It is worth noting that $119MM would buy a controlling interest in this company (greater than 50% of stock outstanding), which is not a large acquisition in this day. The company claims $635MM in additional value above what the balance sheet reflects, but there is currently a $287MM "asset hole" that would need to be filled before the first $1 begins to support the common shares. There remains $348MM in value of potential additional value beyond claims senior to the common that can be secured for that $119MM ($238MM to buy up all the common). This depends upon the $635MM representing realistic upside, but clearly, there is some value available in HOVNP and HOV. It is this value that could put HOV into play, which will mean that the preferred shares will be made money good at some point.

In my portfolio, I had secured a partial position with an average value of $2.75/share (as I began to write this article), prior to the recent runup in prices. My current approach is to hold that position, waiting for a pullback in the value of the shares to continue adding to the position. If they continue to run higher, then I remain a holder of my current position and look elsewhere for new investment. I feel that it is more likely that the prices will drop back to lower levels rather than running up to post-crisis highs; however, "predictions are very difficult, especially about the future" (Robert Storm/Niels Bohr/Mark Twain/Yogi Berra attributed) and I have no idea which way prices will move in the short term. As I stated before, I am not a trader, at least not a good one.

As for new buyers, buying these shares at $5/share would still deliver a 22% annual gain if they achieve face value in eight years. The logic for purchase remains the same, but the case is less compelling as one is taking higher risk (higher price per share) and a lower potential return (by purchasing at higher prices, reducing gain to reach face value). One option is to wait for a drop in prices which may, or may not come. Another option is simply to purchase HOVNP and be satisfied with a lower (but still attractive) gain. A third option, and one that I would employ if I were starting with current pricing around $5/share, is that I would obtain a smaller initial purchase, securing some upside if the prices run up, but having additional capacity to buy more and average down if they decline back to their recent lows.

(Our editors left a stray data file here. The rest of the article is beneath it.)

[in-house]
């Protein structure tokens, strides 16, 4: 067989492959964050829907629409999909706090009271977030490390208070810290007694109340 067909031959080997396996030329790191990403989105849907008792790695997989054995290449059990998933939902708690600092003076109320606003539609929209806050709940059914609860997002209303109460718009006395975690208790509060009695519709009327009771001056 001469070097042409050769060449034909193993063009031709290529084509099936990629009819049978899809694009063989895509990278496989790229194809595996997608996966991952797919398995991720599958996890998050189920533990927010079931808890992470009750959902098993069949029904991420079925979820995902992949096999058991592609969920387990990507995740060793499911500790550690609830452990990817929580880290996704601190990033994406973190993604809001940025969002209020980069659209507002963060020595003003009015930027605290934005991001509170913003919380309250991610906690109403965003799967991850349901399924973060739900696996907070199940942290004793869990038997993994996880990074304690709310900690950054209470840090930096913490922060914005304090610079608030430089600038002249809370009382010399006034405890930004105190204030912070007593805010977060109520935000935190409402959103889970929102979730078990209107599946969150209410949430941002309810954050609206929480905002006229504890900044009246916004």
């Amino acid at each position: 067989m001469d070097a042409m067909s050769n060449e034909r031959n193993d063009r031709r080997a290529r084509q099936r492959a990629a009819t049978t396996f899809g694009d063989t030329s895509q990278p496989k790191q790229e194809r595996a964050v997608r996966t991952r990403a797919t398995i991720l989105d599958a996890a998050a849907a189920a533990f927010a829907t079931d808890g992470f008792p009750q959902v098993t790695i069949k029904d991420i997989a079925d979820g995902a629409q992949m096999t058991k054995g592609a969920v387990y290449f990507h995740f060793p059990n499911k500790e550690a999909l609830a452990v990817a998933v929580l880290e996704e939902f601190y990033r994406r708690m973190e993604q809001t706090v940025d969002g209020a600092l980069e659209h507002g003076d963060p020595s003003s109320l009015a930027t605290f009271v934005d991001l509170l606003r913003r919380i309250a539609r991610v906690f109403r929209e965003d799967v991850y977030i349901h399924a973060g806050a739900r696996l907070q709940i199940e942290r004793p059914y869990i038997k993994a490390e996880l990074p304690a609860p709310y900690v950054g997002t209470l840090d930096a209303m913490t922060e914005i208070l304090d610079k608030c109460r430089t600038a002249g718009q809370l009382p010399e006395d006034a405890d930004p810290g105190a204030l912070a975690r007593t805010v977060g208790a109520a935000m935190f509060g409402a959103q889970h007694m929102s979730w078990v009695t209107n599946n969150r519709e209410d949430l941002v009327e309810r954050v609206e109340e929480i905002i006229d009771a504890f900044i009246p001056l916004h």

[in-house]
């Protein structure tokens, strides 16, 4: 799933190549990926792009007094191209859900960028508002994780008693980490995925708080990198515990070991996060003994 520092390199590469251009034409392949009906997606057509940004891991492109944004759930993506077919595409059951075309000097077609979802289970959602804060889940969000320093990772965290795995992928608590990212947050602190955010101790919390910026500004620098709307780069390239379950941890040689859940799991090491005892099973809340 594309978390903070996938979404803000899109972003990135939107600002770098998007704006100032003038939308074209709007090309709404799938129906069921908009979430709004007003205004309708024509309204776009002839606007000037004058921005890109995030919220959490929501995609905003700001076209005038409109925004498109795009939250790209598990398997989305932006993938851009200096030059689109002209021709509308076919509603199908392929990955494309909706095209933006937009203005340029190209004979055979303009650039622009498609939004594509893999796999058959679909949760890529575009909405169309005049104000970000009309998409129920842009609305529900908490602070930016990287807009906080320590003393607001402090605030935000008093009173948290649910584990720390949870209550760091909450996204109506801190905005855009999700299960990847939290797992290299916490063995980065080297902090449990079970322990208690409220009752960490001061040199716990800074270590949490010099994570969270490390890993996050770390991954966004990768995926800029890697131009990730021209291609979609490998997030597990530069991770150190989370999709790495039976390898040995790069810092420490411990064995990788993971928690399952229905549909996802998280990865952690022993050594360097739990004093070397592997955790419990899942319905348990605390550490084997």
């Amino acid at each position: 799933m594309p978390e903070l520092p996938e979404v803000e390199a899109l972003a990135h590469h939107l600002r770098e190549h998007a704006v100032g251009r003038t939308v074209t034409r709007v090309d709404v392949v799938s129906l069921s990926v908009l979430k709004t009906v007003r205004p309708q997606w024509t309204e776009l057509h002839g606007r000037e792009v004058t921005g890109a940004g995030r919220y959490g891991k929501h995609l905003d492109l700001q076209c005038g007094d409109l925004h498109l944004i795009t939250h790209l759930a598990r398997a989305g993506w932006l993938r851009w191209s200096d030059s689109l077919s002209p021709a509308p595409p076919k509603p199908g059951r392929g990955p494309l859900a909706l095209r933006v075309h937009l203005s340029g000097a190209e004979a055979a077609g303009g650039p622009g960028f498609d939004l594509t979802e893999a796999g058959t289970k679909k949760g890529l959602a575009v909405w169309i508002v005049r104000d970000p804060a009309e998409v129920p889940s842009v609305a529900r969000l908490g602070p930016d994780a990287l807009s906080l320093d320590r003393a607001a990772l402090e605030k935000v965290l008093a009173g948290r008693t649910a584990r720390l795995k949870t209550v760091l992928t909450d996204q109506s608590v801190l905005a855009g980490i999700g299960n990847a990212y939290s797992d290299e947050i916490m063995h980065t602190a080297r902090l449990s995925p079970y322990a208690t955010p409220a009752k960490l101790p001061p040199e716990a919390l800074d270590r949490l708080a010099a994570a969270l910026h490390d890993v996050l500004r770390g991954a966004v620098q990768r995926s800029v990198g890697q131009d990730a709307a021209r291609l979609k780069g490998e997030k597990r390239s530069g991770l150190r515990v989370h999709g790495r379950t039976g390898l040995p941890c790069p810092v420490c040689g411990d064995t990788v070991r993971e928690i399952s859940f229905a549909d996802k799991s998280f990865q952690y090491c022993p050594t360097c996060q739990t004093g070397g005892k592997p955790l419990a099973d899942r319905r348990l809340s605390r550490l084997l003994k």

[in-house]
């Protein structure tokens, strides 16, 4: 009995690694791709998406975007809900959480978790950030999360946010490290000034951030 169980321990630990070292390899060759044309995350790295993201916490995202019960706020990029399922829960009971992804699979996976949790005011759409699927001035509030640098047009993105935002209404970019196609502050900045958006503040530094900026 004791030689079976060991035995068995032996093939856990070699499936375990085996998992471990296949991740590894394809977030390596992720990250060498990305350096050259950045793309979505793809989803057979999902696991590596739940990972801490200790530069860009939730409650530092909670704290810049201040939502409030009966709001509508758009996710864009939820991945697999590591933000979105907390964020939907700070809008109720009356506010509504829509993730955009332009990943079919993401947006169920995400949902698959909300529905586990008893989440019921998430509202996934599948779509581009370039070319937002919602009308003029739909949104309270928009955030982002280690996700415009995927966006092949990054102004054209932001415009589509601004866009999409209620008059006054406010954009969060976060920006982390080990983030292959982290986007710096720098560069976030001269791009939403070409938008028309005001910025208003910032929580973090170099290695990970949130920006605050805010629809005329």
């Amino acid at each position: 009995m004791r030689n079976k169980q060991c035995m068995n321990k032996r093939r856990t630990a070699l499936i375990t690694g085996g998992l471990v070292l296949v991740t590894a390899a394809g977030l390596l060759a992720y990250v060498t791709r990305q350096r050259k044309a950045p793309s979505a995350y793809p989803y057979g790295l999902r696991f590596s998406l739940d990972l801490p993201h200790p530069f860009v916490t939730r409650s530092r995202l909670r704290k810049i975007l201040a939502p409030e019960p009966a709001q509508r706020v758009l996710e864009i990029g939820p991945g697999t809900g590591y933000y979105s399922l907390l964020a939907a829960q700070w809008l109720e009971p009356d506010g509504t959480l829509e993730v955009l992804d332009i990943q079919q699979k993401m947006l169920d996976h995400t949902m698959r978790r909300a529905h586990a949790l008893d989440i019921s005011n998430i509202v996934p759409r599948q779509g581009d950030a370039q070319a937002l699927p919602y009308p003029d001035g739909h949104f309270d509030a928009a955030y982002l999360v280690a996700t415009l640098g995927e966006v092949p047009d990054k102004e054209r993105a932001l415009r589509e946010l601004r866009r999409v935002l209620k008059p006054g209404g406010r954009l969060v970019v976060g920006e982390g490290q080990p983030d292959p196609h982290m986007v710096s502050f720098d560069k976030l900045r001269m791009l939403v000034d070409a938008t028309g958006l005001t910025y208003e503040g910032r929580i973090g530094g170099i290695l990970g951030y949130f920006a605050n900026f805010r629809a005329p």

The preferred shares of Hovnanian Enterprises (HOVNP) have languished over the past eight years following the financial crisis of 2008. Investors have adjusted their expectations (better to say, their lack of expectations) for HOVNP, assuming that it will be "dead money" out to the horizon. Apparent and perceived changes in approach combined with a judgment that this cannot continue forever suggests to me that steps will be taken to enhance the value of the common shares; in turn, this will lead inevitably to enhanced value for the preferreds, driving them towards their face value. My expectation is that this will occur in the next eight years or less, which is more than enough time to revert to the mean value. Patient purchasers who can potentially buy shares at the lower prices recently experienced can make large, outsized returns if the preferred shares return to face value. However, even purchases of HOVNP at current prices will deliver attractive returns if these shares return to face value, a condition for the common shares securing any significant recovery.

Disclosure: The author is long HOVNP and this position represents a significant percentage of the author's assets.

Disclaimer: No guarantees or representations are made. The Owl is not a registered investment advisor and does not provide specific investment advice. You should always consult with an investment advisor before buying or selling securities.

Disclosure: I/we have no positions in any stocks mentioned, and no plans to initiate any positions within the next 72 hours.

I wrote this article myself, and it expresses my own opinions. I am not receiving compensation for it (other than from Seeking Alpha). I have no business relationship with any company whose stock is mentioned in this article.

Additional disclosure: As stated in the article, I am long HOVNP and it represents a significant percentage of my assets. The ticker HOVNP wa not picked up by the disclosure system; thus, this additional disclosure about my holdings is required.